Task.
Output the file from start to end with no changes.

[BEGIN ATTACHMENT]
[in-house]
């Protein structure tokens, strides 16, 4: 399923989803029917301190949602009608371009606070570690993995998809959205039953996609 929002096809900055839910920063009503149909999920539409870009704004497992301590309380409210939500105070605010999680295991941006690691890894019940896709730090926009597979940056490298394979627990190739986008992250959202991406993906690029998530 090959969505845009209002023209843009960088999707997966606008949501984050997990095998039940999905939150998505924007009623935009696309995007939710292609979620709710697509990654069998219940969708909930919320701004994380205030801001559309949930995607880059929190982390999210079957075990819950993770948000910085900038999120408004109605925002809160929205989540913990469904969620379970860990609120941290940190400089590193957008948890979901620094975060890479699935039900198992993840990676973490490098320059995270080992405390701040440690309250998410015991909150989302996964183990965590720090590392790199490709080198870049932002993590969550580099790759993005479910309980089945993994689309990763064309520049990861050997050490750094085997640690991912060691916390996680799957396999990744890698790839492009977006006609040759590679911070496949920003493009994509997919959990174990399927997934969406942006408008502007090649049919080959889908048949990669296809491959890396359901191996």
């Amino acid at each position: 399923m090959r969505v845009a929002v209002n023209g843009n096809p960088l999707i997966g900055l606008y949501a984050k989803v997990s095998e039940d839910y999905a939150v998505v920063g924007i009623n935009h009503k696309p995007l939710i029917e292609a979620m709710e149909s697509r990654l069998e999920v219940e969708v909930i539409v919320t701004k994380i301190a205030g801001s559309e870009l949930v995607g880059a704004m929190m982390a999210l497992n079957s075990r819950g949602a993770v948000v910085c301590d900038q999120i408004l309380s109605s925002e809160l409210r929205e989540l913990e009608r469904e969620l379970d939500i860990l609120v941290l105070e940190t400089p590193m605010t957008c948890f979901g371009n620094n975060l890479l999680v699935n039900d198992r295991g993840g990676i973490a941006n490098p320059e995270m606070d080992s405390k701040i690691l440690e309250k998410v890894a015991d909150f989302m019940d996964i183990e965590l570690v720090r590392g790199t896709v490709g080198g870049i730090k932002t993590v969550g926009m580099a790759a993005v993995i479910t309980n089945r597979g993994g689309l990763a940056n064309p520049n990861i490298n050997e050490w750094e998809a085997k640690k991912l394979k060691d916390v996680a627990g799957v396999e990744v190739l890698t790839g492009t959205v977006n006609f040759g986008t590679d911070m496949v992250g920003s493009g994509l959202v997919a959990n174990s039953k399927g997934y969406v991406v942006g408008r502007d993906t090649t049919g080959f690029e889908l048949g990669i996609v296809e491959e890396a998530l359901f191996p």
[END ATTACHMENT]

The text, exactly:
[in-house]
């Protein structure tokens, strides 16, 4: 399923989803029917301190949602009608371009606070570690993995998809959205039953996609 929002096809900055839910920063009503149909999920539409870009704004497992301590309380409210939500105070605010999680295991941006690691890894019940896709730090926009597979940056490298394979627990190739986008992250959202991406993906690029998530 090959969505845009209002023209843009960088999707997966606008949501984050997990095998039940999905939150998505924007009623935009696309995007939710292609979620709710697509990654069998219940969708909930919320701004994380205030801001559309949930995607880059929190982390999210079957075990819950993770948000910085900038999120408004109605925002809160929205989540913990469904969620379970860990609120941290940190400089590193957008948890979901620094975060890479699935039900198992993840990676973490490098320059995270080992405390701040440690309250998410015991909150989302996964183990965590720090590392790199490709080198870049932002993590969550580099790759993005479910309980089945993994689309990763064309520049990861050997050490750094085997640690991912060691916390996680799957396999990744890698790839492009977006006609040759590679911070496949920003493009994509997919959990174990399927997934969406942006408008502007090649049919080959889908048949990669296809491959890396359901191996």
């Amino acid at each position: 399923m090959r969505v845009a929002v209002n023209g843009n096809p960088l999707i997966g900055l606008y949501a984050k989803v997990s095998e039940d839910y999905a939150v998505v920063g924007i009623n935009h009503k696309p995007l939710i029917e292609a979620m709710e149909s697509r990654l069998e999920v219940e969708v909930i539409v919320t701004k994380i301190a205030g801001s559309e870009l949930v995607g880059a704004m929190m982390a999210l497992n079957s075990r819950g949602a993770v948000v910085c301590d900038q999120i408004l309380s109605s925002e809160l409210r929205e989540l913990e009608r469904e969620l379970d939500i860990l609120v941290l105070e940190t400089p590193m605010t957008c948890f979901g371009n620094n975060l890479l999680v699935n039900d198992r295991g993840g990676i973490a941006n490098p320059e995270m606070d080992s405390k701040i690691l440690e309250k998410v890894a015991d909150f989302m019940d996964i183990e965590l570690v720090r590392g790199t896709v490709g080198g870049i730090k932002t993590v969550g926009m580099a790759a993005v993995i479910t309980n089945r597979g993994g689309l990763a940056n064309p520049n990861i490298n050997e050490w750094e998809a085997k640690k991912l394979k060691d916390v996680a627990g799957v396999e990744v190739l890698t790839g492009t959205v977006n006609f040759g986008t590679d911070m496949v992250g920003s493009g994509l959202v997919a959990n174990s039953k399927g997934y969406v991406v942006g408008r502007d993906t090649t049919g080959f690029e889908l048949g990669i996609v296809e491959e890396a998530l359901f191996p």